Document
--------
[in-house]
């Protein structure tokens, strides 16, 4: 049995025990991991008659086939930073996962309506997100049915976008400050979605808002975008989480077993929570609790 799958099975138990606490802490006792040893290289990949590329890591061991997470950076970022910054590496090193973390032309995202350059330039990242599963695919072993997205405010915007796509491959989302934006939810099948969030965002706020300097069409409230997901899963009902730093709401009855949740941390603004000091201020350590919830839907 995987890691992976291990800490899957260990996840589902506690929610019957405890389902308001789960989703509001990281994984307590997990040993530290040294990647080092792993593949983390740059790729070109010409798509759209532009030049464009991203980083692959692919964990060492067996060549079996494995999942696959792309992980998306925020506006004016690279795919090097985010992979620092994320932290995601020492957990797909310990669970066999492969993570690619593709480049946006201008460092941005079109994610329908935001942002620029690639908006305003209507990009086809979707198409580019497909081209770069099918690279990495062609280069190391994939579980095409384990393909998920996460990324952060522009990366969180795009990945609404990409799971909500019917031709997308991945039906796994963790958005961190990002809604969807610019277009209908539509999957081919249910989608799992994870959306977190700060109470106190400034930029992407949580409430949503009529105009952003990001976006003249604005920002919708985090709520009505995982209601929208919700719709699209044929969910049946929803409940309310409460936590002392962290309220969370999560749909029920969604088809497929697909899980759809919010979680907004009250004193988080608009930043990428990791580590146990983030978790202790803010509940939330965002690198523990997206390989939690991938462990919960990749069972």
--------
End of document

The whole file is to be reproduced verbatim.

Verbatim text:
[in-house]
């Protein structure tokens, strides 16, 4: 049995025990991991008659086939930073996962309506997100049915976008400050979605808002975008989480077993929570609790 799958099975138990606490802490006792040893290289990949590329890591061991997470950076970022910054590496090193973390032309995202350059330039990242599963695919072993997205405010915007796509491959989302934006939810099948969030965002706020300097069409409230997901899963009902730093709401009855949740941390603004000091201020350590919830839907 995987890691992976291990800490899957260990996840589902506690929610019957405890389902308001789960989703509001990281994984307590997990040993530290040294990647080092792993593949983390740059790729070109010409798509759209532009030049464009991203980083692959692919964990060492067996060549079996494995999942696959792309992980998306925020506006004016690279795919090097985010992979620092994320932290995601020492957990797909310990669970066999492969993570690619593709480049946006201008460092941005079109994610329908935001942002620029690639908006305003209507990009086809979707198409580019497909081209770069099918690279990495062609280069190391994939579980095409384990393909998920996460990324952060522009990366969180795009990945609404990409799971909500019917031709997308991945039906796994963790958005961190990002809604969807610019277009209908539509999957081919249910989608799992994870959306977190700060109470106190400034930029992407949580409430949503009529105009952003990001976006003249604005920002919708985090709520009505995982209601929208919700719709699209044929969910049946929803409940309310409460936590002392962290309220969370999560749909029920969604088809497929697909899980759809919010979680907004009250004193988080608009930043990428990791580590146990983030978790202790803010509940939330965002690198523990997206390989939690991938462990919960990749069972």